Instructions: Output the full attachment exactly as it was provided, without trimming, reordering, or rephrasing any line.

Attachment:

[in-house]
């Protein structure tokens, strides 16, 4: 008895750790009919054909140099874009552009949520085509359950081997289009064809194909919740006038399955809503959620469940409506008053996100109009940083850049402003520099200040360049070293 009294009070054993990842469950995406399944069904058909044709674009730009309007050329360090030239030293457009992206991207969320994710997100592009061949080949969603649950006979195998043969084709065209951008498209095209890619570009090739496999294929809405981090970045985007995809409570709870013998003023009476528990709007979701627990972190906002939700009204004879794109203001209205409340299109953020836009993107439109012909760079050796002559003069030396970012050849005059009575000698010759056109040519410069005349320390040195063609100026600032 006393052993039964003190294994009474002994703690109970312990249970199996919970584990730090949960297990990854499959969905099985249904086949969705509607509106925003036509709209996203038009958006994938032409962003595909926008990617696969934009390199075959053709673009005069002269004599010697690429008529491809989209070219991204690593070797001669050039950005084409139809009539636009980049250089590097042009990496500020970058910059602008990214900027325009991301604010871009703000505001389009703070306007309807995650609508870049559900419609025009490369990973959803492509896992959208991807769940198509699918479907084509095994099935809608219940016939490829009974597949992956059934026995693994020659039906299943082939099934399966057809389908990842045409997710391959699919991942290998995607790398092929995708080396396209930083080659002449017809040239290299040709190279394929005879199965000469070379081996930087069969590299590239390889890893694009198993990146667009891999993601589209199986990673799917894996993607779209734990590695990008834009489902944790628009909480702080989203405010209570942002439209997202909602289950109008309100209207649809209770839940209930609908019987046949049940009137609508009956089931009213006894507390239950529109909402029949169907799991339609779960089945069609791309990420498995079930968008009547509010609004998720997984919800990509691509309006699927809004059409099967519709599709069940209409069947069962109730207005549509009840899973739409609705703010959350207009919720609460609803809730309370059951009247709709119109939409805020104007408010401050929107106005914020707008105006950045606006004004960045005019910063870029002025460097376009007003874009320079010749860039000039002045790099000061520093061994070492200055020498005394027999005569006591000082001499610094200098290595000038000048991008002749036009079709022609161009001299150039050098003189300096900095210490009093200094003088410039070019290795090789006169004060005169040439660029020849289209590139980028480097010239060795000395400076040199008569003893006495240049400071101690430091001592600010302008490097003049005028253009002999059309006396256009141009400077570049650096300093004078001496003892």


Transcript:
[in-house]
């Protein structure tokens, strides 16, 4: 008895750790009919054909140099874009552009949520085509359950081997289009064809194909919740006038399955809503959620469940409506008053996100109009940083850049402003520099200040360049070293 009294009070054993990842469950995406399944069904058909044709674009730009309007050329360090030239030293457009992206991207969320994710997100592009061949080949969603649950006979195998043969084709065209951008498209095209890619570009090739496999294929809405981090970045985007995809409570709870013998003023009476528990709007979701627990972190906002939700009204004879794109203001209205409340299109953020836009993107439109012909760079050796002559003069030396970012050849005059009575000698010759056109040519410069005349320390040195063609100026600032 006393052993039964003190294994009474002994703690109970312990249970199996919970584990730090949960297990990854499959969905099985249904086949969705509607509106925003036509709209996203038009958006994938032409962003595909926008990617696969934009390199075959053709673009005069002269004599010697690429008529491809989209070219991204690593070797001669050039950005084409139809009539636009980049250089590097042009990496500020970058910059602008990214900027325009991301604010871009703000505001389009703070306007309807995650609508870049559900419609025009490369990973959803492509896992959208991807769940198509699918479907084509095994099935809608219940016939490829009974597949992956059934026995693994020659039906299943082939099934399966057809389908990842045409997710391959699919991942290998995607790398092929995708080396396209930083080659002449017809040239290299040709190279394929005879199965000469070379081996930087069969590299590239390889890893694009198993990146667009891999993601589209199986990673799917894996993607779209734990590695990008834009489902944790628009909480702080989203405010209570942002439209997202909602289950109008309100209207649809209770839940209930609908019987046949049940009137609508009956089931009213006894507390239950529109909402029949169907799991339609779960089945069609791309990420498995079930968008009547509010609004998720997984919800990509691509309006699927809004059409099967519709599709069940209409069947069962109730207005549509009840899973739409609705703010959350207009919720609460609803809730309370059951009247709709119109939409805020104007408010401050929107106005914020707008105006950045606006004004960045005019910063870029002025460097376009007003874009320079010749860039000039002045790099000061520093061994070492200055020498005394027999005569006591000082001499610094200098290595000038000048991008002749036009079709022609161009001299150039050098003189300096900095210490009093200094003088410039070019290795090789006169004060005169040439660029020849289209590139980028480097010239060795000395400076040199008569003893006495240049400071101690430091001592600010302008490097003049005028253009002999059309006396256009141009400077570049650096300093004078001496003892």